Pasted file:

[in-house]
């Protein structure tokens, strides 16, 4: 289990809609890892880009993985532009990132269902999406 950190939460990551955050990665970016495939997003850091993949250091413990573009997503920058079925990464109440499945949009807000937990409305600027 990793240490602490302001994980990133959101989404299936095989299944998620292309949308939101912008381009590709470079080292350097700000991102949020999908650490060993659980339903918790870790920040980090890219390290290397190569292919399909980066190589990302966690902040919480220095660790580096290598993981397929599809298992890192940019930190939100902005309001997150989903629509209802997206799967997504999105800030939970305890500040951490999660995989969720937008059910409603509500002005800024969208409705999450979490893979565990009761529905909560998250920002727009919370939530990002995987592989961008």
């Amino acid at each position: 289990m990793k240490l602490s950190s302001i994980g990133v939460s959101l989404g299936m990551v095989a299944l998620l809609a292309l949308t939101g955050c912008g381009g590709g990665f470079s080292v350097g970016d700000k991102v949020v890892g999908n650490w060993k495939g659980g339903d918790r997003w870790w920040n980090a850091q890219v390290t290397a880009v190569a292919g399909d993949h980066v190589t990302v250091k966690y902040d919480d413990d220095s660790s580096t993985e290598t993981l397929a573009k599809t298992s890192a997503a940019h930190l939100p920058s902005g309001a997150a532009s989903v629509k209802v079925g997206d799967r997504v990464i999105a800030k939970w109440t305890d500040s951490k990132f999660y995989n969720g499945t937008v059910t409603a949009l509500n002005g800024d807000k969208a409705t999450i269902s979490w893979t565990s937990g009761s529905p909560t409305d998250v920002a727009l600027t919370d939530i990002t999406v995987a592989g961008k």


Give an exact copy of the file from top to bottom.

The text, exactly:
[in-house]
């Protein structure tokens, strides 16, 4: 289990809609890892880009993985532009990132269902999406 950190939460990551955050990665970016495939997003850091993949250091413990573009997503920058079925990464109440499945949009807000937990409305600027 990793240490602490302001994980990133959101989404299936095989299944998620292309949308939101912008381009590709470079080292350097700000991102949020999908650490060993659980339903918790870790920040980090890219390290290397190569292919399909980066190589990302966690902040919480220095660790580096290598993981397929599809298992890192940019930190939100902005309001997150989903629509209802997206799967997504999105800030939970305890500040951490999660995989969720937008059910409603509500002005800024969208409705999450979490893979565990009761529905909560998250920002727009919370939530990002995987592989961008």
């Amino acid at each position: 289990m990793k240490l602490s950190s302001i994980g990133v939460s959101l989404g299936m990551v095989a299944l998620l809609a292309l949308t939101g955050c912008g381009g590709g990665f470079s080292v350097g970016d700000k991102v949020v890892g999908n650490w060993k495939g659980g339903d918790r997003w870790w920040n980090a850091q890219v390290t290397a880009v190569a292919g399909d993949h980066v190589t990302v250091k966690y902040d919480d413990d220095s660790s580096t993985e290598t993981l397929a573009k599809t298992s890192a997503a940019h930190l939100p920058s902005g309001a997150a532009s989903v629509k209802v079925g997206d799967r997504v990464i999105a800030k939970w109440t305890d500040s951490k990132f999660y995989n969720g499945t937008v059910t409603a949009l509500n002005g800024d807000k969208a409705t999450i269902s979490w893979t565990s937990g009761s529905p909560t409305d998250v920002a727009l600027t919370d939530i990002t999406v995987a592989g961008k």